In mathematics, Artin-Schreier theory is a branch of Galois theory, and more specifically is a positive characteristic analogue of Kummer theory, for extensions of degree equal to the characteristic p.
for in K, is called an Artin-Schreier polynomial. It can be shown that when does not lie in the subset , this polynomial is irreducible in K[X], and that its splitting field over K is a cyclic extension of K of degree p. The point is that for any root β, the number β + 1 is again a root.
Conversely, any Galois extension of K of degree p (remember, p is equal to the characteristic of K) is the splitting field of an Artin-Schreier polynomial. This can be proved using additive counterparts of the methods involved in Kummer theory, such as Hilbert's theorem 90 and additive Galois cohomology.
Artin-Schreier extensions, as are called those arising from Artin-Schreier polynomials, play a role in the theory of solvability by radicals, in characteristic p, representing one of the possible classes of extensions in a solvable chain.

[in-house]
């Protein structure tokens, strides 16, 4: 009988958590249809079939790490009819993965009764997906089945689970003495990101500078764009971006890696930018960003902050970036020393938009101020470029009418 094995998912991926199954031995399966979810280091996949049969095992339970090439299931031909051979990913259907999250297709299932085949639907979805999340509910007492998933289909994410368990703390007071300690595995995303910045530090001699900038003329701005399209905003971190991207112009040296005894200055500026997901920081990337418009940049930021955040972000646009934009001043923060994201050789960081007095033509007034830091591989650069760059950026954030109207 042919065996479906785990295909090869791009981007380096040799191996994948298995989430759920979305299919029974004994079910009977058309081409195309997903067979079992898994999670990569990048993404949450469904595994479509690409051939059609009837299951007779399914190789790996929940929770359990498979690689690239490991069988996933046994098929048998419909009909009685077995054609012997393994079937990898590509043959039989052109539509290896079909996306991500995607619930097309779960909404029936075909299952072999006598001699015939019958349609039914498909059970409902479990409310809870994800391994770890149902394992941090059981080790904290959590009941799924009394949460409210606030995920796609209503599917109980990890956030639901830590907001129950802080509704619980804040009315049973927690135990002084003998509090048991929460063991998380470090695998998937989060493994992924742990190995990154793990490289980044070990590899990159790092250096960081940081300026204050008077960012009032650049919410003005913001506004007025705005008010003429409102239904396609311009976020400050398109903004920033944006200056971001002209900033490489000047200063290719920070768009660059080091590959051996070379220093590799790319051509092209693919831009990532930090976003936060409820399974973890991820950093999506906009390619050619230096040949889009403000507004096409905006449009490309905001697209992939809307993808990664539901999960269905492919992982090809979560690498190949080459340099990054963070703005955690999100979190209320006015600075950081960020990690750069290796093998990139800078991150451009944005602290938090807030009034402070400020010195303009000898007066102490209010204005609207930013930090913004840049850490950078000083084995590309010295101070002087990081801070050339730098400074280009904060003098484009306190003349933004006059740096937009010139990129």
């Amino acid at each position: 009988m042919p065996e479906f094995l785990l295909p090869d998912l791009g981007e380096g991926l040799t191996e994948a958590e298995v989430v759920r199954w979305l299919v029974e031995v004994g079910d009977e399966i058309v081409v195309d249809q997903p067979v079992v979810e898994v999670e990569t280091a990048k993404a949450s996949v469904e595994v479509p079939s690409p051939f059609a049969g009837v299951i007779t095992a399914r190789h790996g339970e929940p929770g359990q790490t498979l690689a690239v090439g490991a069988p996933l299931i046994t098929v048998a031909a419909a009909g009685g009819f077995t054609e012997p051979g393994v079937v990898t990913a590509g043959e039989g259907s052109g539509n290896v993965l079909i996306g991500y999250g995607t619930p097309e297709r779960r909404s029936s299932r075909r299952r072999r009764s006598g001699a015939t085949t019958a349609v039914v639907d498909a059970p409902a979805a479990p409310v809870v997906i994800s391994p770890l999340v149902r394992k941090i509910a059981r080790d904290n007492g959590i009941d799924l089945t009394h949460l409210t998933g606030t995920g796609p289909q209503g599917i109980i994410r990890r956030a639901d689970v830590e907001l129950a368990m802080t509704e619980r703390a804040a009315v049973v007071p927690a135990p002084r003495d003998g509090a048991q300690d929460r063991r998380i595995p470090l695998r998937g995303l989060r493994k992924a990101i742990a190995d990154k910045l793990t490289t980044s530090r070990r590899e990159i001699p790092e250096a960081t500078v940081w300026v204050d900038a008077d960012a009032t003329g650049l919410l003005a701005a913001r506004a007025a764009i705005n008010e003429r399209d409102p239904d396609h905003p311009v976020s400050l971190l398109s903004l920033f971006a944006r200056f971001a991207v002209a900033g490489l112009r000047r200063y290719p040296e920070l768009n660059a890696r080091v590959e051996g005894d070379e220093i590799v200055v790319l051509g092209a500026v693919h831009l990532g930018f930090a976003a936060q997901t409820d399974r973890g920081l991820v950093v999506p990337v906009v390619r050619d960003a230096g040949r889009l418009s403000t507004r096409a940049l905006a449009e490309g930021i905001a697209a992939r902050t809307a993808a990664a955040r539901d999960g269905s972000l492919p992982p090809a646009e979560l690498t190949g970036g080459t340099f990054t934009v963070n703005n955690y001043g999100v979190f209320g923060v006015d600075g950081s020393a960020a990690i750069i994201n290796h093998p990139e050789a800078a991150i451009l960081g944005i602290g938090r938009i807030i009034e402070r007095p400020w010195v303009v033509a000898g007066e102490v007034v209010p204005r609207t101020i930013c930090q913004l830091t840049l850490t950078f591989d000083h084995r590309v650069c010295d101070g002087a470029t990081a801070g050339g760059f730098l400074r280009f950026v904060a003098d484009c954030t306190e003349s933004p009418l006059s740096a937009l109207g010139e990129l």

They also play a part in the theory of abelian varieties and their isogenies. In characteristic p, an isogeny of degree p of abelian varieties must, for their function fields, give either an Artin-Schreier extension or a purely inseparable extension.
There is an analogue of Artin-Schreier theory which describes cyclic extensions in characteristic p of p-power degree (not just degree p itself), using Witt vectors, which were developed by Witt for precisely this reason.